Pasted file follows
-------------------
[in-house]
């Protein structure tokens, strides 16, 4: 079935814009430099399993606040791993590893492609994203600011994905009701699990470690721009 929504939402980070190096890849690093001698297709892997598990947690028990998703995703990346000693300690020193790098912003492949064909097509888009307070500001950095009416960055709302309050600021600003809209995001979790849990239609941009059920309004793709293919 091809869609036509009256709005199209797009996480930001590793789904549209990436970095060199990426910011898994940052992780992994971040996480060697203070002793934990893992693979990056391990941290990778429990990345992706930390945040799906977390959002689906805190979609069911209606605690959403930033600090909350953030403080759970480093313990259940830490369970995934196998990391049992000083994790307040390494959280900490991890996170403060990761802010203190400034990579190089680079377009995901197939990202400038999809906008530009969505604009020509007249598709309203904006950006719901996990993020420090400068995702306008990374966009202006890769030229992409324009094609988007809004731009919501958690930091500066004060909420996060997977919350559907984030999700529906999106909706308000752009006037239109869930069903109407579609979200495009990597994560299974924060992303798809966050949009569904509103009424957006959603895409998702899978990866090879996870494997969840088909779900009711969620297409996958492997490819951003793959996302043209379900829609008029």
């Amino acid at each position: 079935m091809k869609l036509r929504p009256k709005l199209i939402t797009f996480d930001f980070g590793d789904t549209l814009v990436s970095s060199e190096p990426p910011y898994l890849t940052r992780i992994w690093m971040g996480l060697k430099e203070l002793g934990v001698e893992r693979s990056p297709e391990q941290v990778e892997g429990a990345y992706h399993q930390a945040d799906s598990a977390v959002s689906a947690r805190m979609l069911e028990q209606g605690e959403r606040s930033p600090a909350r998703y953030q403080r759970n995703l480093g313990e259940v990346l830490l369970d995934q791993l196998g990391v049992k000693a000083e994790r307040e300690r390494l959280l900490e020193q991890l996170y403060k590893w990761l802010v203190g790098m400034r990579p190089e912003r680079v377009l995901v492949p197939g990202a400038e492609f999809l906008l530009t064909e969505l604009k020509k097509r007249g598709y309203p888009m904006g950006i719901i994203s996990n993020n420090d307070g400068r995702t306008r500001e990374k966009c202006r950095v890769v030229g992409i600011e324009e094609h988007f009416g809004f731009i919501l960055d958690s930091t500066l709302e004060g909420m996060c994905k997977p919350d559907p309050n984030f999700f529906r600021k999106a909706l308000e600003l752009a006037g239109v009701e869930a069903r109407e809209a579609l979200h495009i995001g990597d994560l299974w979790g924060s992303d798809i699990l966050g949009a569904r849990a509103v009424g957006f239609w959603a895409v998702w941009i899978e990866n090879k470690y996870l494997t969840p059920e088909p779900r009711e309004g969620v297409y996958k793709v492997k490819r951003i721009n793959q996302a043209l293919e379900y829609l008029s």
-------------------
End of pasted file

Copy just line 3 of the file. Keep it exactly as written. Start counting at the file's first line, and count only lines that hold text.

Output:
């Amino acid at each position: 079935m091809k869609l036509r929504p009256k709005l199209i939402t797009f996480d930001f980070g590793d789904t549209l814009v990436s970095s060199e190096p990426p910011y898994l890849t940052r992780i992994w690093m971040g996480l060697k430099e203070l002793g934990v001698e893992r693979s990056p297709e391990q941290v990778e892997g429990a990345y992706h399993q930390a945040d799906s598990a977390v959002s689906a947690r805190m979609l069911e028990q209606g605690e959403r606040s930033p600090a909350r998703y953030q403080r759970n995703l480093g313990e259940v990346l830490l369970d995934q791993l196998g990391v049992k000693a000083e994790r307040e300690r390494l959280l900490e020193q991890l996170y403060k590893w990761l802010v203190g790098m400034r990579p190089e912003r680079v377009l995901v492949p197939g990202a400038e492609f999809l906008l530009t064909e969505l604009k020509k097509r007249g598709y309203p888009m904006g950006i719901i994203s996990n993020n420090d307070g400068r995702t306008r500001e990374k966009c202006r950095v890769v030229g992409i600011e324009e094609h988007f009416g809004f731009i919501l960055d958690s930091t500066l709302e004060g909420m996060c994905k997977p919350d559907p309050n984030f999700f529906r600021k999106a909706l308000e600003l752009a006037g239109v009701e869930a069903r109407e809209a579609l979200h495009i995001g990597d994560l299974w979790g924060s992303d798809i699990l966050g949009a569904r849990a509103v009424g957006f239609w959603a895409v998702w941009i899978e990866n090879k470690y996870l494997t969840p059920e088909p779900r009711e309004g969620v297409y996958k793709v492997k490819r951003i721009n793959q996302a043209l293919e379900y829609l008029s």